Like many of his most famous sayings, the Yogi Berra gem, "When you come to a fork in the road, take it," didn't seem to make much sense – at least until you brushed it off, peered closely and absorbed the insight.
For Berra, always taking the fork in the road represented the map to becoming an icon of baseball and the popular culture. The Yankees legend, who died Tuesday at age 90, forged multiple paths as a World Series king and prince-of-paradox humorist and philosopher – earning him spots in the record books and in the hearts of fans across generations.
The pudgy son of St. Louis didn't look like much of an athlete, and his penchant for bad-ball hitting hardly made him the epitome of baseball grace, especially compared to teammates like Joe DiMaggio, Mickey Mantle and Whitey Ford. But Berra won three Most Valuable Player awards on his way earning a place in the Hall of Fame as one of his sport’s greatest catchers.
He became known by a far larger crowd beyond Yankee Stadium as a Yoo-hoo pitchman who spouted what some would call malapropisms. But, to paraphrase his cartoon semi-namesake, Yogi Bear, Yogi Berra was smarter than the average human.
The “Yogi-isms” attributed to Berra, often transported by sportswriters from the locker rooms to the masses, brimmed with homespun wisdom and a counterintuitive, folksy logic.
Berra’s epigram, "Nobody goes there nowadays, it's too crowded,” intentionally or otherwise, nailed the downward tipping point for trendy places.
“You can observe a lot by just watching” spoke to the importance of simply paying attention – especially on the ballfield, Berra’s home-away-from-home for more than half his life.
While Berra’s math was off, his observation that "90 percent of baseball is mental and the other half is physical" offered an incisive truth about a game that's played more between the ears than the foul lines.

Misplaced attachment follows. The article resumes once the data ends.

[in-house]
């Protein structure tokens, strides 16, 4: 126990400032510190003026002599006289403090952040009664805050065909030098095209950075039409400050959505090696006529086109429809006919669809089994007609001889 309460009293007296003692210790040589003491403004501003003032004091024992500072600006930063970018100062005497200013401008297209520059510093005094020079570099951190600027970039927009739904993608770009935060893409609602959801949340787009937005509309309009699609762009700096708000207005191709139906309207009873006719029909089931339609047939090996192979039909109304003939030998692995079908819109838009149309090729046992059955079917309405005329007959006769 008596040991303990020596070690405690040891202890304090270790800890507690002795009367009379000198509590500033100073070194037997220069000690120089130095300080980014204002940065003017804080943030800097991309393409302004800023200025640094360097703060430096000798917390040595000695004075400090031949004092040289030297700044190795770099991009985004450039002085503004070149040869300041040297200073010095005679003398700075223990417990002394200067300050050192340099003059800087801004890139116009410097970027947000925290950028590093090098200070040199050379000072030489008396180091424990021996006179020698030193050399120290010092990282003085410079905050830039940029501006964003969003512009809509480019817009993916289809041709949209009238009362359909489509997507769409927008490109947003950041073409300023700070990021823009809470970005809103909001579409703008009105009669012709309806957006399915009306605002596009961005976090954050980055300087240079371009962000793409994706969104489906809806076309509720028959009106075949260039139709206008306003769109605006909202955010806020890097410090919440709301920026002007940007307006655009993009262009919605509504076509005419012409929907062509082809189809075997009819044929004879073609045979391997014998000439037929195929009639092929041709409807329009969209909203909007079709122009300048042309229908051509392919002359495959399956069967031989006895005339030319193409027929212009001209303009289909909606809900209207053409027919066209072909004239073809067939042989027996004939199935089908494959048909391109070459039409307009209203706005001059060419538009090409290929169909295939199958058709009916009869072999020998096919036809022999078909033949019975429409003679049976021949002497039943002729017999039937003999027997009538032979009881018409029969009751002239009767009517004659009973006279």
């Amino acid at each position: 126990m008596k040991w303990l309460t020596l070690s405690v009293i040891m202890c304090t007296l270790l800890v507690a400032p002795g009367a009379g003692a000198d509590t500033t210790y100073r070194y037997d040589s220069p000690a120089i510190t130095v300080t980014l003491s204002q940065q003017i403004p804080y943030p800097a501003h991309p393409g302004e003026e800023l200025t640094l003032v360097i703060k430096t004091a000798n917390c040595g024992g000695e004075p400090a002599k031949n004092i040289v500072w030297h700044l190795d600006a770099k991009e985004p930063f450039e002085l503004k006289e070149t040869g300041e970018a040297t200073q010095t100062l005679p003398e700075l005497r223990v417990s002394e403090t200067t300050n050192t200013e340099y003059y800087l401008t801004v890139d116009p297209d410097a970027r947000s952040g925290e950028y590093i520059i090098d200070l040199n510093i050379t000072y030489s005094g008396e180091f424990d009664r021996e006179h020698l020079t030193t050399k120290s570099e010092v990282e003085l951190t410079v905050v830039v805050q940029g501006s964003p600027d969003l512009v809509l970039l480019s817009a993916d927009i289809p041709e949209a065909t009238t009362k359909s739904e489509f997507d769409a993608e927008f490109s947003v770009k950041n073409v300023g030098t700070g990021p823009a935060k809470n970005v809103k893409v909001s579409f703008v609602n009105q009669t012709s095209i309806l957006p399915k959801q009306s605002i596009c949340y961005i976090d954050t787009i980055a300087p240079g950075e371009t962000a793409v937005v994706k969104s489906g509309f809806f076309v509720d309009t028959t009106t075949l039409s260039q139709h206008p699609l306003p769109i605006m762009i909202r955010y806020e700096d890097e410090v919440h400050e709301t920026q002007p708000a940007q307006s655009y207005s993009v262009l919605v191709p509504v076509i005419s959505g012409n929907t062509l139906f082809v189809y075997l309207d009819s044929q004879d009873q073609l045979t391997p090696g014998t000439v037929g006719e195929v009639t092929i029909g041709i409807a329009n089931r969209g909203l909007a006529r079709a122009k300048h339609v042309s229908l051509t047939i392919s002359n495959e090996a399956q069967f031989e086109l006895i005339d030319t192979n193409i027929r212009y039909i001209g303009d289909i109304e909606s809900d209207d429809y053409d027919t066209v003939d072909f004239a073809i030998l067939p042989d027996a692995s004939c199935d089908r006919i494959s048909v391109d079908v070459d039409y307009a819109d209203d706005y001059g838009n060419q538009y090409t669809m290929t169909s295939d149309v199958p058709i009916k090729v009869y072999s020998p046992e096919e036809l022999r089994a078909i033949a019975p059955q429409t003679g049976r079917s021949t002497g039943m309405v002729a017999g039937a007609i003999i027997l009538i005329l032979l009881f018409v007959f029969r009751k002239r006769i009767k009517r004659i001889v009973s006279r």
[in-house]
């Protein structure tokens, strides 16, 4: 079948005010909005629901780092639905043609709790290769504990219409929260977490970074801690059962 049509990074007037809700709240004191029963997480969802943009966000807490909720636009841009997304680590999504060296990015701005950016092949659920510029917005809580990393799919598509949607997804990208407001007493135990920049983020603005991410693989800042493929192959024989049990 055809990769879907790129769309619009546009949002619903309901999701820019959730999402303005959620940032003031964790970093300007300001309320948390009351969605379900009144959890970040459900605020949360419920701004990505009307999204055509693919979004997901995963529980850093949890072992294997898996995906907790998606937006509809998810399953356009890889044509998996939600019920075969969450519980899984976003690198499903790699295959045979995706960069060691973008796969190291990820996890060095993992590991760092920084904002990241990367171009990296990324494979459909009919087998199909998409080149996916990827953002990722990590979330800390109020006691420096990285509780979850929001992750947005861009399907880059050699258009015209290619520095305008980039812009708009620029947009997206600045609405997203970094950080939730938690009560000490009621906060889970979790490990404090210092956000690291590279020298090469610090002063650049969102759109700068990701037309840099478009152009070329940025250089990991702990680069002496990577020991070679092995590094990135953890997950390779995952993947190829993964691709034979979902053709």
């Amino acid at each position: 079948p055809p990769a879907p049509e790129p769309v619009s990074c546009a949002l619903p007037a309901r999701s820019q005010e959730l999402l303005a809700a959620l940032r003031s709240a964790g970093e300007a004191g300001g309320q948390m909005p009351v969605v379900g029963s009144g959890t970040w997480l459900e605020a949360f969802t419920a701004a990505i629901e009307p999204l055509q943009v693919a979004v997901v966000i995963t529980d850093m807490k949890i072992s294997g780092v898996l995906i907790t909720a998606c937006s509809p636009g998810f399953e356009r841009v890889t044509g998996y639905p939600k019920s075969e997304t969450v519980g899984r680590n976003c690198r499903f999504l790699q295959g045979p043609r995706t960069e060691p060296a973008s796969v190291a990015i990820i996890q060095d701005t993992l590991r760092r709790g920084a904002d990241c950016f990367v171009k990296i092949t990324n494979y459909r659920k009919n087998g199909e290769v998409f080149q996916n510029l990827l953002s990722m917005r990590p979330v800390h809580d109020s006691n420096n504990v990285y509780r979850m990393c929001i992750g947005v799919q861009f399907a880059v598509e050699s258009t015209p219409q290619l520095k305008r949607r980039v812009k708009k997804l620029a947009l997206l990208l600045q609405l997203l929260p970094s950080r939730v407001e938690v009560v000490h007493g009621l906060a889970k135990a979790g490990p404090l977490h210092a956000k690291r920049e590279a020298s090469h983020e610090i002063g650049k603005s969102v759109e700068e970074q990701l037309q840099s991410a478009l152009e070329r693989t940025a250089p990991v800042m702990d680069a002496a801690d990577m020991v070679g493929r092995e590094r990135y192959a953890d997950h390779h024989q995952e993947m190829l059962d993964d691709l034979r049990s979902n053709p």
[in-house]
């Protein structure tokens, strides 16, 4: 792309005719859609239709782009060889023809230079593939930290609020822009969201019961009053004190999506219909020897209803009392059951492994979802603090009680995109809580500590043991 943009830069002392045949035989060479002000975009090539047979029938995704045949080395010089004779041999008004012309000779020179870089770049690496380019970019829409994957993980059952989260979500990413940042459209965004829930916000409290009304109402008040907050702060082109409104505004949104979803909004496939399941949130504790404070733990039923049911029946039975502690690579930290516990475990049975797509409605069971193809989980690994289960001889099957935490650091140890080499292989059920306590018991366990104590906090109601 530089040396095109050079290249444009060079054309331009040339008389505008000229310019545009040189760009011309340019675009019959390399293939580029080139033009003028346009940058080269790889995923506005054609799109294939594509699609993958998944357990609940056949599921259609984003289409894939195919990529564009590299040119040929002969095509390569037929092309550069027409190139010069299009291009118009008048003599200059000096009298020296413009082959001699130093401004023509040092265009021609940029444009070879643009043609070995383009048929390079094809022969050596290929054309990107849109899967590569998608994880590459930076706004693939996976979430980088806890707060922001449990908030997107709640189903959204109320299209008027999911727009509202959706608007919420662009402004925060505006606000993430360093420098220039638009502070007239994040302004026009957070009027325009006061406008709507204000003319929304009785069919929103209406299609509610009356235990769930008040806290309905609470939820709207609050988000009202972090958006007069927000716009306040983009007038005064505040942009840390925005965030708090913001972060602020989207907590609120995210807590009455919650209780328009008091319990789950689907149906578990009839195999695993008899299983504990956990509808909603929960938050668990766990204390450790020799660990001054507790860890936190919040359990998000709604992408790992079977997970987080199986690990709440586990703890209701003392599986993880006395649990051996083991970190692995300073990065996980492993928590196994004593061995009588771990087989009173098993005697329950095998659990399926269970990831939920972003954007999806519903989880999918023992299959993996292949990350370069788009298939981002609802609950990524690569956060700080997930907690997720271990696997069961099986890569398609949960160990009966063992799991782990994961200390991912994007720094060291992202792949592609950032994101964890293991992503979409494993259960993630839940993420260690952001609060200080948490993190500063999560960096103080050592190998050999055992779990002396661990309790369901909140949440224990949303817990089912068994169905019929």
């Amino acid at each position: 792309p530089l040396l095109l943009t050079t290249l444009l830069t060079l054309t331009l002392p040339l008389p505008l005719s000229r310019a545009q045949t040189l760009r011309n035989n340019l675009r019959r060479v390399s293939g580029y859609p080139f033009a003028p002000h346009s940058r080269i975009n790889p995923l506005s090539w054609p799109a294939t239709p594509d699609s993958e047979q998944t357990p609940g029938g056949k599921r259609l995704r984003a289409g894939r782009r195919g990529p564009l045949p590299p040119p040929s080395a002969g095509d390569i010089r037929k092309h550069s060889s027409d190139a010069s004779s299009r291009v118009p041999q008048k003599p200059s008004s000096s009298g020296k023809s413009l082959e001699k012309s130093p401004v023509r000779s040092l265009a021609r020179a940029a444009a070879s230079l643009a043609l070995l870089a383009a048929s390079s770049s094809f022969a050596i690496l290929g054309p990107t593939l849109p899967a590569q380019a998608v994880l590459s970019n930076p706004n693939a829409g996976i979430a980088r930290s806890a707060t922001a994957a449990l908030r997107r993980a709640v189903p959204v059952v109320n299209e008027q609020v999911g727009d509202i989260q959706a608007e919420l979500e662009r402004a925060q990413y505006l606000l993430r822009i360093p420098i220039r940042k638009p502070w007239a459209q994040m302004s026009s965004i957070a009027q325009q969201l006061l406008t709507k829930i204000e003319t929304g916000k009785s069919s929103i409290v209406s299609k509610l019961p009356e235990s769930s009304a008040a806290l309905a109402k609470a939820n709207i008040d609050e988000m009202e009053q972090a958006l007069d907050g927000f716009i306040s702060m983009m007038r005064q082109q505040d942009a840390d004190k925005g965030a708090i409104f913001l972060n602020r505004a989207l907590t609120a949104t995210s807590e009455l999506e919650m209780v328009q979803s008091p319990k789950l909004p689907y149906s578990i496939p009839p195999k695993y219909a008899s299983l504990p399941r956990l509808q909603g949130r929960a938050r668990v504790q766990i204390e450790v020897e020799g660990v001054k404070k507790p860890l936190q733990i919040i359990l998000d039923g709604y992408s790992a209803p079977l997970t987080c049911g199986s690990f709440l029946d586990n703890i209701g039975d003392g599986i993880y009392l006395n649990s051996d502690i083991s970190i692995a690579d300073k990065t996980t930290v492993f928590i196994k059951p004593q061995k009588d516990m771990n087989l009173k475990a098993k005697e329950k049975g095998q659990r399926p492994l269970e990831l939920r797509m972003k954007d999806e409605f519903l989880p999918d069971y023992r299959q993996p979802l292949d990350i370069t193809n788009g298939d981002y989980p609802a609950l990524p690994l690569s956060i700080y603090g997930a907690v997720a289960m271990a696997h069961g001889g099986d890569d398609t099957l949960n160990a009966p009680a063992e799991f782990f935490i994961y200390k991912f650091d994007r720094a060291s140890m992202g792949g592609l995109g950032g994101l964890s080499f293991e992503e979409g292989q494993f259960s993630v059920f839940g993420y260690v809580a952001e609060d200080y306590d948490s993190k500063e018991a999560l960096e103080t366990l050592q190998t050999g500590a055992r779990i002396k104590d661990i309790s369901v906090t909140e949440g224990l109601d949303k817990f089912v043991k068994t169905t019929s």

Berra proved himself among the most intelligent baseball lifers, calling the pitches of hurlers during the Bronx Bombers' 1940s and 1950s glory years, when winning was déjà vu all over again. He later became the only manager to lead the Mets and Yankees to World Series berths.
Perhaps his most famous saying – "It ain't over till it's over" – remains a Fall Classic classic. It's the siren call of the annual October scramble for greatness uttered by the man who played more World Series games than anyone and led the 1973 "Ya-Gotta-Believe" Mets from the basement to baseball's biggest stage.
Beyond the National Pastime, Berra's rallying cry represents the hope that carries us through challenges when time is short and the odds and stakes are high.
The earthly stay of Yogi Berra, a man who did it – said it – his way is over. But his contributions to baseball, the language and the spirit live on, coursing past every fork in the road.
Jere Hester is Director of News Products and Projects at the City University of New York Graduate School of Journalism. He is also the author of "Raising a Beatle Baby: How John, Paul, George and Ringo Helped us Come Together as a Family." Follow him on Twitter.